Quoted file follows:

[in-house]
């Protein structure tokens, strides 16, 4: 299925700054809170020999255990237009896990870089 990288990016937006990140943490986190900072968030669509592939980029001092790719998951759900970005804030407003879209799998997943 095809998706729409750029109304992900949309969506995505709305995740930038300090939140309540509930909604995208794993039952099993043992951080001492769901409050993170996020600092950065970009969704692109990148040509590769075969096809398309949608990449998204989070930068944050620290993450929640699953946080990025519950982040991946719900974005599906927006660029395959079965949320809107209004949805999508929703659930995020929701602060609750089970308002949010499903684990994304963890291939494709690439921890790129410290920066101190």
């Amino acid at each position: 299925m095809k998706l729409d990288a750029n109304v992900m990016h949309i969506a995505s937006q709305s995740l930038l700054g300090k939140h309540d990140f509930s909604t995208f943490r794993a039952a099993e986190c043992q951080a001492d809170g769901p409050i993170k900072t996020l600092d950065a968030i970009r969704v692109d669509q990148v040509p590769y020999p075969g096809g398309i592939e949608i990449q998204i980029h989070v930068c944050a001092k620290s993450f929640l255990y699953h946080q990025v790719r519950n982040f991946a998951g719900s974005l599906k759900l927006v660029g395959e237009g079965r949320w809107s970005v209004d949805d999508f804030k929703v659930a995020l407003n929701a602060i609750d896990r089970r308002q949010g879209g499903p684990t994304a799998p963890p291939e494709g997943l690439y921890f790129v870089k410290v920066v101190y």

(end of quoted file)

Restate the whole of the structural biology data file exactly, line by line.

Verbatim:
[in-house]
């Protein structure tokens, strides 16, 4: 299925700054809170020999255990237009896990870089 990288990016937006990140943490986190900072968030669509592939980029001092790719998951759900970005804030407003879209799998997943 095809998706729409750029109304992900949309969506995505709305995740930038300090939140309540509930909604995208794993039952099993043992951080001492769901409050993170996020600092950065970009969704692109990148040509590769075969096809398309949608990449998204989070930068944050620290993450929640699953946080990025519950982040991946719900974005599906927006660029395959079965949320809107209004949805999508929703659930995020929701602060609750089970308002949010499903684990994304963890291939494709690439921890790129410290920066101190």
């Amino acid at each position: 299925m095809k998706l729409d990288a750029n109304v992900m990016h949309i969506a995505s937006q709305s995740l930038l700054g300090k939140h309540d990140f509930s909604t995208f943490r794993a039952a099993e986190c043992q951080a001492d809170g769901p409050i993170k900072t996020l600092d950065a968030i970009r969704v692109d669509q990148v040509p590769y020999p075969g096809g398309i592939e949608i990449q998204i980029h989070v930068c944050a001092k620290s993450f929640l255990y699953h946080q990025v790719r519950n982040f991946a998951g719900s974005l599906k759900l927006v660029g395959e237009g079965r949320w809107s970005v209004d949805d999508f804030k929703v659930a995020l407003n929701a602060i609750d896990r089970r308002q949010g879209g499903p684990t994304a799998p963890p291939e494709g997943l690439y921890f790129v870089k410290v920066v101190y």